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Public impeachment hearings in Washington; dreamers protest in Texas; roadless wilderness areas possibly at risk around the country; and an ozone indicating garden, at the North Carolina Governor's Mansion.

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Supreme Court hears DACA arguments, and likely will side with the Trump administration, but doesn't take up a gun manufacturer's appeal. Former SC Gov. Mark Sanford drops out of presidential race; and former President Jimmy Carter recovers from brain surgery.

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Report: Shrinking Corporate Taxes in Ore. Bad News for Schools

The share of income taxes paid by corporations in Oregon has fallen from 18.5 percent to 6.7 percent since the mid-1970s. (pixabay)
The share of income taxes paid by corporations in Oregon has fallen from 18.5 percent to 6.7 percent since the mid-1970s. (pixabay)
June 29, 2016

PORTLAND, Ore. -- The share of taxes Oregon collects from corporations has dropped significantly over the last four decades.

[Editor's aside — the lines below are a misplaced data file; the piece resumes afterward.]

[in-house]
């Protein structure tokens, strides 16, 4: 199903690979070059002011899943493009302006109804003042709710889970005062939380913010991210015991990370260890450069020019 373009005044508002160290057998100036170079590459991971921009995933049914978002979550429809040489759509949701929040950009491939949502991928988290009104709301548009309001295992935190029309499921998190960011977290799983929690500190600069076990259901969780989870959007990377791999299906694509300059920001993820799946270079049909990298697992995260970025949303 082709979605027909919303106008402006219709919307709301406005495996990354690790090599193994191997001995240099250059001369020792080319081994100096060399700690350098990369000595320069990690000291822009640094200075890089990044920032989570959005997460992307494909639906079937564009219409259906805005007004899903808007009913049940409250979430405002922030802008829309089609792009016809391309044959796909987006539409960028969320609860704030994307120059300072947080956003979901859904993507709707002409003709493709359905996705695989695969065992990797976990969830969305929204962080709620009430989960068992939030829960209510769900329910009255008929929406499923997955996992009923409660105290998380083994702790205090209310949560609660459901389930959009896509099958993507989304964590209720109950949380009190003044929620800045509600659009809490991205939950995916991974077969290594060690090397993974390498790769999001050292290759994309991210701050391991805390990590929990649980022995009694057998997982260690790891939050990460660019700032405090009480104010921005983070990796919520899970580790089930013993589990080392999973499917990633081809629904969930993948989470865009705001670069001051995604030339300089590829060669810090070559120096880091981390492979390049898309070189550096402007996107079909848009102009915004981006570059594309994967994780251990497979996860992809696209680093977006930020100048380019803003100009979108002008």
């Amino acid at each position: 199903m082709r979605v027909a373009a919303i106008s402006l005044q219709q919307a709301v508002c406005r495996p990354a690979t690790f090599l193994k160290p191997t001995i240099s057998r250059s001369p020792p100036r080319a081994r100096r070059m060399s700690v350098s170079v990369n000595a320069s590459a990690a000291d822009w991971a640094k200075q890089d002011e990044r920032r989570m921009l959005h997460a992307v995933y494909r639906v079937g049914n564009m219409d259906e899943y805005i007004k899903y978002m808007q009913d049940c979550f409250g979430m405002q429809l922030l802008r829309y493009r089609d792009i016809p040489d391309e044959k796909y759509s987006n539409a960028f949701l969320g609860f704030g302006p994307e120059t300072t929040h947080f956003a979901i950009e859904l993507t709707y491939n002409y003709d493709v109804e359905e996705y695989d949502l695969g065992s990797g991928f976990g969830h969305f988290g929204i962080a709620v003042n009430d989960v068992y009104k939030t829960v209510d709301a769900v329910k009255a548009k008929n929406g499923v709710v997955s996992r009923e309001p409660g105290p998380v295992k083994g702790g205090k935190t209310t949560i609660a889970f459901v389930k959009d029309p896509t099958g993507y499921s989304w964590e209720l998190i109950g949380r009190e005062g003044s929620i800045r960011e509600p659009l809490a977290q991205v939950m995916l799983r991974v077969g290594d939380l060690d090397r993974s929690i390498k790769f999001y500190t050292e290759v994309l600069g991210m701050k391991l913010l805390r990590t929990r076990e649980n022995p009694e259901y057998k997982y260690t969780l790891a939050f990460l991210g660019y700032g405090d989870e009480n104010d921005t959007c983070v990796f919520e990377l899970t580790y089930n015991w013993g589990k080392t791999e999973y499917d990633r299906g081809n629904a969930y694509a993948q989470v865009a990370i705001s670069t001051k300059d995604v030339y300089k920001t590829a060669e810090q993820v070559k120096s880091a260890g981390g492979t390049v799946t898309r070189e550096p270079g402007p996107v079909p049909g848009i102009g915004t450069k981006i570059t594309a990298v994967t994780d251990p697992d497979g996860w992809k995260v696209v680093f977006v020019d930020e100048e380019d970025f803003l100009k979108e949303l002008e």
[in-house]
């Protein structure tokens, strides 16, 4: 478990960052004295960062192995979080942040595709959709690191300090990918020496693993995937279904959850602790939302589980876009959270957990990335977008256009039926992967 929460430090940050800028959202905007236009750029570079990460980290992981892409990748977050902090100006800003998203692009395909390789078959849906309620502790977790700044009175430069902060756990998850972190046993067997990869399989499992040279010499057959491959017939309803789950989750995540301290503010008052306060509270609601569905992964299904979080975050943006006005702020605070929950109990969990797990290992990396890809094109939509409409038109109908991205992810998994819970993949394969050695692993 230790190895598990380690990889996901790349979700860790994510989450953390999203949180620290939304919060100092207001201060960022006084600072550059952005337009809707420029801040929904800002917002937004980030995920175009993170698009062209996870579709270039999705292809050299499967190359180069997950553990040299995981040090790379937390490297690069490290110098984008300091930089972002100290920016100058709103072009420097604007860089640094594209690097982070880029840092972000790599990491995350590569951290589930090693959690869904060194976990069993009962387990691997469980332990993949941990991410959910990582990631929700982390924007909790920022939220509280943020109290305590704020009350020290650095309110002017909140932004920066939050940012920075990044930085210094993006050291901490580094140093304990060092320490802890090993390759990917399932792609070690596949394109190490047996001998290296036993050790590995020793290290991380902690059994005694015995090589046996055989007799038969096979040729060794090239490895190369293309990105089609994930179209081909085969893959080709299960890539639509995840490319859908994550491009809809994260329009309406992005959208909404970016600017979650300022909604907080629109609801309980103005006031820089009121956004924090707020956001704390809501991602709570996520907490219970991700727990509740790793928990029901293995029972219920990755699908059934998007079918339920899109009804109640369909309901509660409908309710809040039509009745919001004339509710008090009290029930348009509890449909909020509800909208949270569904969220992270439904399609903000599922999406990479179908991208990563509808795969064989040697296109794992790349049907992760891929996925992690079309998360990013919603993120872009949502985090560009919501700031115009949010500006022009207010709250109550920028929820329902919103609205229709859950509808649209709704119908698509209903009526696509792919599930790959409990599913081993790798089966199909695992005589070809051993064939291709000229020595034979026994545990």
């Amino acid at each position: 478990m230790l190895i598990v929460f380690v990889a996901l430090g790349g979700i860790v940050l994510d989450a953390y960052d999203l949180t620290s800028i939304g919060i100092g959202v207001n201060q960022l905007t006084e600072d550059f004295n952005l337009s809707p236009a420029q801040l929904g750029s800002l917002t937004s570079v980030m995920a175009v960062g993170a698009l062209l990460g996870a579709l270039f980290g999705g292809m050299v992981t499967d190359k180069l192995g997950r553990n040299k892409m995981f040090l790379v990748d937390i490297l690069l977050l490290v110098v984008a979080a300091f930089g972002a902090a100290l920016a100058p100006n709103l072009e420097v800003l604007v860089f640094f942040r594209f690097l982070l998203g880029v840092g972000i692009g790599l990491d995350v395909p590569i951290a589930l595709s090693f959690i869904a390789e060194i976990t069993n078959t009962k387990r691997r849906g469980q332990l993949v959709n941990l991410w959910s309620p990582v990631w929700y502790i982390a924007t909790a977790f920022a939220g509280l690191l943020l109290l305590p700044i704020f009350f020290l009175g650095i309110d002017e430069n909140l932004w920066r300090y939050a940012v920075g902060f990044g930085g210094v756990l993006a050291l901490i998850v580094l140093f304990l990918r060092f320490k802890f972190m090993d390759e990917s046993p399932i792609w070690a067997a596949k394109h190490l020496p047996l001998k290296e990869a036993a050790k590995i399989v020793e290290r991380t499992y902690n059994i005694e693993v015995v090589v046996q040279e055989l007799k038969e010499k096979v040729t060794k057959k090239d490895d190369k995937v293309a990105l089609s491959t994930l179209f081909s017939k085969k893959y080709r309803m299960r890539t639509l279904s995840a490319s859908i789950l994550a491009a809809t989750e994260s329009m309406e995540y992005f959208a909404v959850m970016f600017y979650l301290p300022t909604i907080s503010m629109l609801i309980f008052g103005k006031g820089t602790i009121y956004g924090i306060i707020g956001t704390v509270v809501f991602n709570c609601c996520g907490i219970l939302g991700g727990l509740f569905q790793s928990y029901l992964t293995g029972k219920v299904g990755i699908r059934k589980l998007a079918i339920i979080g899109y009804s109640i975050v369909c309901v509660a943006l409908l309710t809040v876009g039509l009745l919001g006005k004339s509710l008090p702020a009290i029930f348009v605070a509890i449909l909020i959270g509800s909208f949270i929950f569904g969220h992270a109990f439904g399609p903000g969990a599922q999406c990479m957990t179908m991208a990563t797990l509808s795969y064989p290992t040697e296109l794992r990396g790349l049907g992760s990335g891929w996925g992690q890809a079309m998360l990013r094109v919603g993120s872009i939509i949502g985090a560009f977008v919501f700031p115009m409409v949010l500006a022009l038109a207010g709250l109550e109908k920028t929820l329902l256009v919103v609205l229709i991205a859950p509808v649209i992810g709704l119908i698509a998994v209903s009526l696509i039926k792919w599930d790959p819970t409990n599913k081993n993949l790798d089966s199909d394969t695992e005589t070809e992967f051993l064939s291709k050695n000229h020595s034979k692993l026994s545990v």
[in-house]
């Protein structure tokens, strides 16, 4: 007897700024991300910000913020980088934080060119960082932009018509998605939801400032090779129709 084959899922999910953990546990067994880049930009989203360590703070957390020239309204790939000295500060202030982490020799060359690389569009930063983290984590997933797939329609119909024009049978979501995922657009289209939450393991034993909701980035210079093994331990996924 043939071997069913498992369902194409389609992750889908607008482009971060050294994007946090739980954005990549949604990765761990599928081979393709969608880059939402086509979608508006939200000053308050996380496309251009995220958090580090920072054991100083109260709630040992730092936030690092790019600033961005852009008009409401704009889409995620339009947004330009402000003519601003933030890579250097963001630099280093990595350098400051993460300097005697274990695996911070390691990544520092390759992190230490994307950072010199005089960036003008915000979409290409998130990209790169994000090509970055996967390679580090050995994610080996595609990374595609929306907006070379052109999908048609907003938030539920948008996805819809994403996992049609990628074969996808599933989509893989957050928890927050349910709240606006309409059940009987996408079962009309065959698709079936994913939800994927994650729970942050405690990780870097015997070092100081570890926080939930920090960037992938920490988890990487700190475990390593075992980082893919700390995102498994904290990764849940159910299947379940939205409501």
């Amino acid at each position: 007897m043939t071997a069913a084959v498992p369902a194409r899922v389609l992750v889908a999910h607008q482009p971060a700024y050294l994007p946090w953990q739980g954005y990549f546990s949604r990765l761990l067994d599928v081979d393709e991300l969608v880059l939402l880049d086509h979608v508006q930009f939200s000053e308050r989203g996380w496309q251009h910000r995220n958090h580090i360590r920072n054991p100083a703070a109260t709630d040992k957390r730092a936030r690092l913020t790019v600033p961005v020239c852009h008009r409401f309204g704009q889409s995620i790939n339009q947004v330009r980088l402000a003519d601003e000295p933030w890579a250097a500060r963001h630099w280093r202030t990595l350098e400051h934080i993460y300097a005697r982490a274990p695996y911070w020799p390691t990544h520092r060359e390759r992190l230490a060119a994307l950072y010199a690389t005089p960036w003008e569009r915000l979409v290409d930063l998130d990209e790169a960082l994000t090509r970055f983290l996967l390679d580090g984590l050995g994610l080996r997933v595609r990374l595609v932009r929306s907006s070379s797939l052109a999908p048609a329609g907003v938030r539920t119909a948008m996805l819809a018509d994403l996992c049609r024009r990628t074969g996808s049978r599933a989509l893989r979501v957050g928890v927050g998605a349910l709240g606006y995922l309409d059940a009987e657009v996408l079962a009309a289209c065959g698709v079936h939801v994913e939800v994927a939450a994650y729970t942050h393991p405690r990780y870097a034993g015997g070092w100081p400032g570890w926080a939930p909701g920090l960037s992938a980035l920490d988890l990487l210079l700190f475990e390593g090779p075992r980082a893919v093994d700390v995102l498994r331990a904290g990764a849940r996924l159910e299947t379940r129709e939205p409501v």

According to a report released today by the Oregon Center for Public Policy, the corporate share of income taxes in the mid-1970s was more than 18 percent -- but today it's less than 7 percent.

Juan Carlos Ordonez, communications director for the Oregon Center for Public Policy, said the state has not yet come up with a way to fill the budget hole left by lower taxes on corporations.

"Oregon has one of the nation's most crowded classrooms, shorter school years, and there's a great deal of need," he said, "and it's certainly, to some extent, the burden being shifted to families and individuals, but also just a hole not being filled."

Ordonez said a number of policies have led to the sharp decline in taxes collected from corporations. For instance, according to the report, before 1980 there were nine federal and state tax breaks available for corporations. Today there are 51.

The tax rate for corporations could change this November, however. On this year's ballot is the Business Tax Increase Initiative, which would raise the rate to 2.5 percent on corporations with incomes that exceed $25 million per year. According to Oregon's Legislative Revenue Office, the measure would net the state $3 billion a year. Ordonez said that money would be a much-needed windfall for Oregon's underfunded state services.

"It would go a long way in filling the needs of our K-through-12 schools and putting in resources to work for addressing the needs of our seniors and other important needs for our state," he said.

The report cited two different studies that show Oregon has the lowest effective tax rate in the country for businesses.

The report is online at The Oregon Business Tax Initiative is at

Eric Tegethoff, Public News Service - OR